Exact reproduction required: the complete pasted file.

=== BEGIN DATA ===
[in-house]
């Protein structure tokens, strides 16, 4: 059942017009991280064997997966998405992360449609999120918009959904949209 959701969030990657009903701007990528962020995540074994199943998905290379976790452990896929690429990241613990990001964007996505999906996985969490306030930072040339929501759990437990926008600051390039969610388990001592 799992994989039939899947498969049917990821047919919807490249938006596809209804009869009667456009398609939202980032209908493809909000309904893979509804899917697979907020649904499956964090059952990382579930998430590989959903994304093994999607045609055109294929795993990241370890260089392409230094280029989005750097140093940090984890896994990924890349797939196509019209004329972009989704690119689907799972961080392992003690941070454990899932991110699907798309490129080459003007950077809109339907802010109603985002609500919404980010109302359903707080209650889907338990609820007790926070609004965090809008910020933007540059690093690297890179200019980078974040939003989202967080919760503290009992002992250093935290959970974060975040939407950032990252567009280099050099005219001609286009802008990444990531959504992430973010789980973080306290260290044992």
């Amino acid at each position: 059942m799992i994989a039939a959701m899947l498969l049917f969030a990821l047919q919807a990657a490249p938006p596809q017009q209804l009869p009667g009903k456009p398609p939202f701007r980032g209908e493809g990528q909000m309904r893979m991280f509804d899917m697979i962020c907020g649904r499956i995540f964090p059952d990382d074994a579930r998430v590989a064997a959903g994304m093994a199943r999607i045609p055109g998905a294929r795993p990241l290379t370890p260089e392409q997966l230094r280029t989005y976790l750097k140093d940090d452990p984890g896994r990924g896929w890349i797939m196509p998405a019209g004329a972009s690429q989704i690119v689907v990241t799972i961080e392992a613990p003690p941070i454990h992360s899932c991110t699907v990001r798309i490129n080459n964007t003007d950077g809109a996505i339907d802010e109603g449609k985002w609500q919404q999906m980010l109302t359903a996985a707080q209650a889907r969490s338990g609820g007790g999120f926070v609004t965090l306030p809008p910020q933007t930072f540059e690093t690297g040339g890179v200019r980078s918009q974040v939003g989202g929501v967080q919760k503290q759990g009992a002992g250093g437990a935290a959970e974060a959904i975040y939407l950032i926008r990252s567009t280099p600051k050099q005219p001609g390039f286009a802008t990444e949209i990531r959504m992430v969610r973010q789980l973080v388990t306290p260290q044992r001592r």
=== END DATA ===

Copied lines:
[in-house]
């Protein structure tokens, strides 16, 4: 059942017009991280064997997966998405992360449609999120918009959904949209 959701969030990657009903701007990528962020995540074994199943998905290379976790452990896929690429990241613990990001964007996505999906996985969490306030930072040339929501759990437990926008600051390039969610388990001592 799992994989039939899947498969049917990821047919919807490249938006596809209804009869009667456009398609939202980032209908493809909000309904893979509804899917697979907020649904499956964090059952990382579930998430590989959903994304093994999607045609055109294929795993990241370890260089392409230094280029989005750097140093940090984890896994990924890349797939196509019209004329972009989704690119689907799972961080392992003690941070454990899932991110699907798309490129080459003007950077809109339907802010109603985002609500919404980010109302359903707080209650889907338990609820007790926070609004965090809008910020933007540059690093690297890179200019980078974040939003989202967080919760503290009992002992250093935290959970974060975040939407950032990252567009280099050099005219001609286009802008990444990531959504992430973010789980973080306290260290044992």
């Amino acid at each position: 059942m799992i994989a039939a959701m899947l498969l049917f969030a990821l047919q919807a990657a490249p938006p596809q017009q209804l009869p009667g009903k456009p398609p939202f701007r980032g209908e493809g990528q909000m309904r893979m991280f509804d899917m697979i962020c907020g649904r499956i995540f964090p059952d990382d074994a579930r998430v590989a064997a959903g994304m093994a199943r999607i045609p055109g998905a294929r795993p990241l290379t370890p260089e392409q997966l230094r280029t989005y976790l750097k140093d940090d452990p984890g896994r990924g896929w890349i797939m196509p998405a019209g004329a972009s690429q989704i690119v689907v990241t799972i961080e392992a613990p003690p941070i454990h992360s899932c991110t699907v990001r798309i490129n080459n964007t003007d950077g809109a996505i339907d802010e109603g449609k985002w609500q919404q999906m980010l109302t359903a996985a707080q209650a889907r969490s338990g609820g007790g999120f926070v609004t965090l306030p809008p910020q933007t930072f540059e690093t690297g040339g890179v200019r980078s918009q974040v939003g989202g929501v967080q919760k503290q759990g009992a002992g250093g437990a935290a959970e974060a959904i975040y939407l950032i926008r990252s567009t280099p600051k050099q005219p001609g390039f286009a802008t990444e949209i990531r959504m992430v969610r973010q789980l973080v388990t306290p260290q044992r001592r």